A new watermarking process that leaves a breadcrumb trail leading to anyone that has illegally distributed an audio file, without affecting the quality of the original material, has been developed by researchers from Deakin University, Australia and Aizu University, Japan.
The method is also robust to de-synchronisation attacks common in other methods developed previously.
The new method is the most robust yet, with almost 100 per cent detection rate under the most common attacks, according to Lead researcher on the project, Deakin University School of Information Technology Associate Professor Yong Xiang.
“Pirating is a major issue for the music industry world-wide and in the global context, 95 per cent of music downloads are illegal,” Professor Xiang said.
Professor Xiang said watermarking worked by hiding watermark data, such as publisher name, signature, logo, ID number and other user information into the actual multimedia object without affecting its normal usage.
“Watermarking technology can be used to prove copyright ownership, trace the source of illegal distribution and verify the authenticity of files,” he continued.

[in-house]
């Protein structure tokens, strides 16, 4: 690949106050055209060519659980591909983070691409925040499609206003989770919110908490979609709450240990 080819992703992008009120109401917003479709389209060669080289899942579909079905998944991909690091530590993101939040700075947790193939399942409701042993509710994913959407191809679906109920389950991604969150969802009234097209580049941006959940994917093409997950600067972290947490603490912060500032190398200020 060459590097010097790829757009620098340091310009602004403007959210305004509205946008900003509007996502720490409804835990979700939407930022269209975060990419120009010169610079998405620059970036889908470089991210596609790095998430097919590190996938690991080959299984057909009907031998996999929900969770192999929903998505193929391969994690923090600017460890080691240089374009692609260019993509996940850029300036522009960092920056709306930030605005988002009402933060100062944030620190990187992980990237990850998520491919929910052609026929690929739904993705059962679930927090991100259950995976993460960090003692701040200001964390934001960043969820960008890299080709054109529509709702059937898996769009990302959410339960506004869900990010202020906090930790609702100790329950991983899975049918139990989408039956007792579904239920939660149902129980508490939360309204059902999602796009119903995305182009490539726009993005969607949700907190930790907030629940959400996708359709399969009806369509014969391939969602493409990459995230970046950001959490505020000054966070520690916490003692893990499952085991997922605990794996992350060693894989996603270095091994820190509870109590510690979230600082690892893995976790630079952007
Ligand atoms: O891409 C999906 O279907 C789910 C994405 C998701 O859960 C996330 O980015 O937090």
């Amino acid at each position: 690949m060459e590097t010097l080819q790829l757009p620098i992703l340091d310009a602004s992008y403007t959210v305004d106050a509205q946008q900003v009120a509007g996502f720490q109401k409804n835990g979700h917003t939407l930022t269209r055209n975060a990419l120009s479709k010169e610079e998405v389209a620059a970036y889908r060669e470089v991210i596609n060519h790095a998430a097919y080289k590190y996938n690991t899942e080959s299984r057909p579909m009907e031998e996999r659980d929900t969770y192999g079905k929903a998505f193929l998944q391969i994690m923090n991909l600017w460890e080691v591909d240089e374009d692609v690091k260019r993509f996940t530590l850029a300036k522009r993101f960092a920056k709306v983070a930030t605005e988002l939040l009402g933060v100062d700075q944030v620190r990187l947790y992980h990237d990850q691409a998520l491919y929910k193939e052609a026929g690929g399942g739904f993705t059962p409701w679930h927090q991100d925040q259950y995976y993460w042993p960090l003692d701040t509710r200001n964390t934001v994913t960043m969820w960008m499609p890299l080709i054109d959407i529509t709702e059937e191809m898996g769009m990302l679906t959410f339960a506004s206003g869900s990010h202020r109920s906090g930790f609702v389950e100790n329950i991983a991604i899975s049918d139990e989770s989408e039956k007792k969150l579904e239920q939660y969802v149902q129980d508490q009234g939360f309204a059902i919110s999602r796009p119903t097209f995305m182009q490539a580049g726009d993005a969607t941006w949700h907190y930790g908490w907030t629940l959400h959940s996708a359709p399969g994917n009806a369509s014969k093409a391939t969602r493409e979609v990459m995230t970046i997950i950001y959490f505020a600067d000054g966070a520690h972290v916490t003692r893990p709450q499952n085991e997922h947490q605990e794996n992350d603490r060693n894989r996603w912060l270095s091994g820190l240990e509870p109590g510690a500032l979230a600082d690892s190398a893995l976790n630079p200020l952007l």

Digital watermarking technology can help tackle piracy by acting as a deterrent to malicious distribution of content by accurately identifying the source of leaked contents. This can provide the irrefutable evidence needed for legal action.
“What we did was to enable music file owners and relevant law enforcement authorities to use a secret key to extract the watermark data from the watermarked multimedia object,” Professor Xiang said.
The technology also has other uses, such as authenticating content, filtering content such as blocking and triggering of actions, broadcast monitoring or locating content online.
The proposed method is robust to de-synchronisation attacks such as pitch-scaling, time-scaling, and jitter attacks, along with other conventional attacks such as re-quantisation, noise, amplitude, compression, re-sampling and filtering.
But of course, the technology could still be circumvented by recording a live playback as many pirates allegedly do.
Then there is the danger that the key itself is leaked on the internet enabling pirates to remove the watermark themselves.
The research is to be published in the latest edition of IEEE/ACM Transactions on Audio, Speech, and Language Processing.